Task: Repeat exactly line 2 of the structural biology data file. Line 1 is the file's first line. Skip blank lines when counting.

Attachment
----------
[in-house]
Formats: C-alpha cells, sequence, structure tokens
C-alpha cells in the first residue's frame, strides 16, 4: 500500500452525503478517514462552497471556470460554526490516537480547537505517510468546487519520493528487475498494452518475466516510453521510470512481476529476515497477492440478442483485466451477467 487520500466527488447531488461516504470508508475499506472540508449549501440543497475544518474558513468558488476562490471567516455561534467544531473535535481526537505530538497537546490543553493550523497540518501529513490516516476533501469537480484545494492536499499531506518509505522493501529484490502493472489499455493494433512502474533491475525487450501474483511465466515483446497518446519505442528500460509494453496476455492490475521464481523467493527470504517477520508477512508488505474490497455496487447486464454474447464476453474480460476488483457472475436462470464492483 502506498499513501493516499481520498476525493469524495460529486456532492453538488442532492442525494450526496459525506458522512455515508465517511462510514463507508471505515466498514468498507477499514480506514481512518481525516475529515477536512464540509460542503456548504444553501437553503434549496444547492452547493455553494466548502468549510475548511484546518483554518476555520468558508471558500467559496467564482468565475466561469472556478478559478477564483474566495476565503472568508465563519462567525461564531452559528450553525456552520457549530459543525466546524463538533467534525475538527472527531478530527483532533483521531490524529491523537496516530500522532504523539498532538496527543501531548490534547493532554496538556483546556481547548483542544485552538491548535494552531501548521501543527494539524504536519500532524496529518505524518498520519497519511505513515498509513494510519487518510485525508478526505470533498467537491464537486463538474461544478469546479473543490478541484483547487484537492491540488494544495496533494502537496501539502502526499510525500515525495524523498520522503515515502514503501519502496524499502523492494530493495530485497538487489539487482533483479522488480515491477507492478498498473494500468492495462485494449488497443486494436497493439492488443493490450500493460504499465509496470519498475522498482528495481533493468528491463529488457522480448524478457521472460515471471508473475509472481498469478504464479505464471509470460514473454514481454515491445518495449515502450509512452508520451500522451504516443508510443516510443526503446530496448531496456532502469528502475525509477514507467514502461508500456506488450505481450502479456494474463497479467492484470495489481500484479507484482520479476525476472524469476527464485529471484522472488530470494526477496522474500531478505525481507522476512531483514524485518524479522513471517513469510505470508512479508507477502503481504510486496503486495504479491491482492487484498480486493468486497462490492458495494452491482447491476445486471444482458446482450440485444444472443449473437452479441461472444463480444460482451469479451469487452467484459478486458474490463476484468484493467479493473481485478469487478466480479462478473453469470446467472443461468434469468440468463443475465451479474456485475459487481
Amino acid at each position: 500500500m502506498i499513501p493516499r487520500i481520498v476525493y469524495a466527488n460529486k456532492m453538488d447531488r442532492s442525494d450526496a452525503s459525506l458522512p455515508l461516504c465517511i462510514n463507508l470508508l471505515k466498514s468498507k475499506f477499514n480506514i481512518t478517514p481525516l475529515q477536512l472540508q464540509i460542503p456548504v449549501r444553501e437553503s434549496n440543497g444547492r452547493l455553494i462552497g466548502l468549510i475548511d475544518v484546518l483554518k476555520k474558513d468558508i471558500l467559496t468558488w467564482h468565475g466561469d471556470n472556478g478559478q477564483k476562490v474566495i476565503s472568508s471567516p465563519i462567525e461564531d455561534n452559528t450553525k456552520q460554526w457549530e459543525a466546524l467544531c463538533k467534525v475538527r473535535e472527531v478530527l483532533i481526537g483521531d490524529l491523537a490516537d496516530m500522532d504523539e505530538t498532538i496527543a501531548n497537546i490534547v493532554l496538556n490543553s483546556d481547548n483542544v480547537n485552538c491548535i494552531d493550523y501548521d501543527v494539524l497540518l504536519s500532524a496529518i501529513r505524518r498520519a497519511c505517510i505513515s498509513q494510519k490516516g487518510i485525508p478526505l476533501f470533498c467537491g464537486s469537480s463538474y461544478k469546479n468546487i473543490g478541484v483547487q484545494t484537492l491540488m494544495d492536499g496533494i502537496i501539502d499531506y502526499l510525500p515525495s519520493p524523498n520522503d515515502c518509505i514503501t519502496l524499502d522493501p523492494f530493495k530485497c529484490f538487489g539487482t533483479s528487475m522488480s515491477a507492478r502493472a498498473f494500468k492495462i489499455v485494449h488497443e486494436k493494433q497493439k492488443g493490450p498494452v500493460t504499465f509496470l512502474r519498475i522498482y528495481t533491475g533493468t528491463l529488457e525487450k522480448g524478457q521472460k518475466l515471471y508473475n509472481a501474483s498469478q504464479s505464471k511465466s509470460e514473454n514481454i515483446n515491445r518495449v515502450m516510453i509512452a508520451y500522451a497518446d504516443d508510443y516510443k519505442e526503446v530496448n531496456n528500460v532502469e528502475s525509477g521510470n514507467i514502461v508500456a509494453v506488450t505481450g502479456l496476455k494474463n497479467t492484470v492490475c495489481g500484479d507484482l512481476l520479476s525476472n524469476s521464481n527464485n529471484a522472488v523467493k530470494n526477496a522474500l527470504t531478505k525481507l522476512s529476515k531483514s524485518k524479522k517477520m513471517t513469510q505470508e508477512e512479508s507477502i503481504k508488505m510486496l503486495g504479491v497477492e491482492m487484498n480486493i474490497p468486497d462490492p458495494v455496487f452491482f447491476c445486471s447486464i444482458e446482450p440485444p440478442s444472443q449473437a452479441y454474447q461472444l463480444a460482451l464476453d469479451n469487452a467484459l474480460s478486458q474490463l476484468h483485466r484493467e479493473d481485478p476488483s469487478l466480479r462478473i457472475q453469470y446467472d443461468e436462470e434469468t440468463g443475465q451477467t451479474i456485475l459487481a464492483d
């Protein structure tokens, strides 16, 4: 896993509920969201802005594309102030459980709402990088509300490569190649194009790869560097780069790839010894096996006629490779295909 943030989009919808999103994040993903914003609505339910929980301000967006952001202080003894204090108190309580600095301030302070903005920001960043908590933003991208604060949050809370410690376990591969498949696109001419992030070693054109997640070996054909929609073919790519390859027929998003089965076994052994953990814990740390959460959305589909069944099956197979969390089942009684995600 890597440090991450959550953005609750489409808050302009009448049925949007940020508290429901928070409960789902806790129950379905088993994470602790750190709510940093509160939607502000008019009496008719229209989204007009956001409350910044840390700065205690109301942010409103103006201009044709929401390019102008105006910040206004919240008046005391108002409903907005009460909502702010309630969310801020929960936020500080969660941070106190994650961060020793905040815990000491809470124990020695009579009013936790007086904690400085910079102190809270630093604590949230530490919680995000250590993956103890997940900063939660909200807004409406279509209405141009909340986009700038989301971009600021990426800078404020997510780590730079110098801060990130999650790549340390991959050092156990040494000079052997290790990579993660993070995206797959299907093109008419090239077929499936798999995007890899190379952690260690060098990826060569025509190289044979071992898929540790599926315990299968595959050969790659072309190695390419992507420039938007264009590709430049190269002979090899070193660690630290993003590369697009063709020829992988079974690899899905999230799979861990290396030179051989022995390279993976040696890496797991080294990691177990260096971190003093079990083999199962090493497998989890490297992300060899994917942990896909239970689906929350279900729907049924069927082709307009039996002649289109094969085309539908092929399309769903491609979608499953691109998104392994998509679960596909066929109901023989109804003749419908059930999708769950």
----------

Formats: C-alpha cells, sequence, structure tokens